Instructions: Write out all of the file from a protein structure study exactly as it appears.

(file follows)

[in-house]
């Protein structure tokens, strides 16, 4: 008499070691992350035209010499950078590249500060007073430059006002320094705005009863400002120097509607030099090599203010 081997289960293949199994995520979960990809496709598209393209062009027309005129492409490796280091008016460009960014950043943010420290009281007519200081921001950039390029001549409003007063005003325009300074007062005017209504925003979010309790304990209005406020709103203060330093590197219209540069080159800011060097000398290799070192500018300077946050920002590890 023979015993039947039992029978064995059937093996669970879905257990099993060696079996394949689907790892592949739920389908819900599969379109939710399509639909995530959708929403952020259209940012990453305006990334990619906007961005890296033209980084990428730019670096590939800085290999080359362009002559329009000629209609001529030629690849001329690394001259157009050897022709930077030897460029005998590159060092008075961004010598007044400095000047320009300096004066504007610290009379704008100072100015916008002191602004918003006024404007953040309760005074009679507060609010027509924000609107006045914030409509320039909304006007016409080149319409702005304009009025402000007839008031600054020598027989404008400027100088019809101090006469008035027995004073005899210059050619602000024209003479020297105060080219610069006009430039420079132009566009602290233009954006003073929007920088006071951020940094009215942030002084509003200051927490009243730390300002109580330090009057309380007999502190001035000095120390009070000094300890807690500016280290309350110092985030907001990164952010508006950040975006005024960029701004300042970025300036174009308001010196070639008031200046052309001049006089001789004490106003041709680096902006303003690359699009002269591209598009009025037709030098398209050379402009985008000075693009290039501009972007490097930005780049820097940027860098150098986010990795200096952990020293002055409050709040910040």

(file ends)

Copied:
[in-house]
């Protein structure tokens, strides 16, 4: 008499070691992350035209010499950078590249500060007073430059006002320094705005009863400002120097509607030099090599203010 081997289960293949199994995520979960990809496709598209393209062009027309005129492409490796280091008016460009960014950043943010420290009281007519200081921001950039390029001549409003007063005003325009300074007062005017209504925003979010309790304990209005406020709103203060330093590197219209540069080159800011060097000398290799070192500018300077946050920002590890 023979015993039947039992029978064995059937093996669970879905257990099993060696079996394949689907790892592949739920389908819900599969379109939710399509639909995530959708929403952020259209940012990453305006990334990619906007961005890296033209980084990428730019670096590939800085290999080359362009002559329009000629209609001529030629690849001329690394001259157009050897022709930077030897460029005998590159060092008075961004010598007044400095000047320009300096004066504007610290009379704008100072100015916008002191602004918003006024404007953040309760005074009679507060609010027509924000609107006045914030409509320039909304006007016409080149319409702005304009009025402000007839008031600054020598027989404008400027100088019809101090006469008035027995004073005899210059050619602000024209003479020297105060080219610069006009430039420079132009566009602290233009954006003073929007920088006071951020940094009215942030002084509003200051927490009243730390300002109580330090009057309380007999502190001035000095120390009070000094300890807690500016280290309350110092985030907001990164952010508006950040975006005024960029701004300042970025300036174009308001010196070639008031200046052309001049006089001789004490106003041709680096902006303003690359699009002269591209598009009025037709030098398209050379402009985008000075693009290039501009972007490097930005780049820097940027860098150098986010990795200096952990020293002055409050709040910040």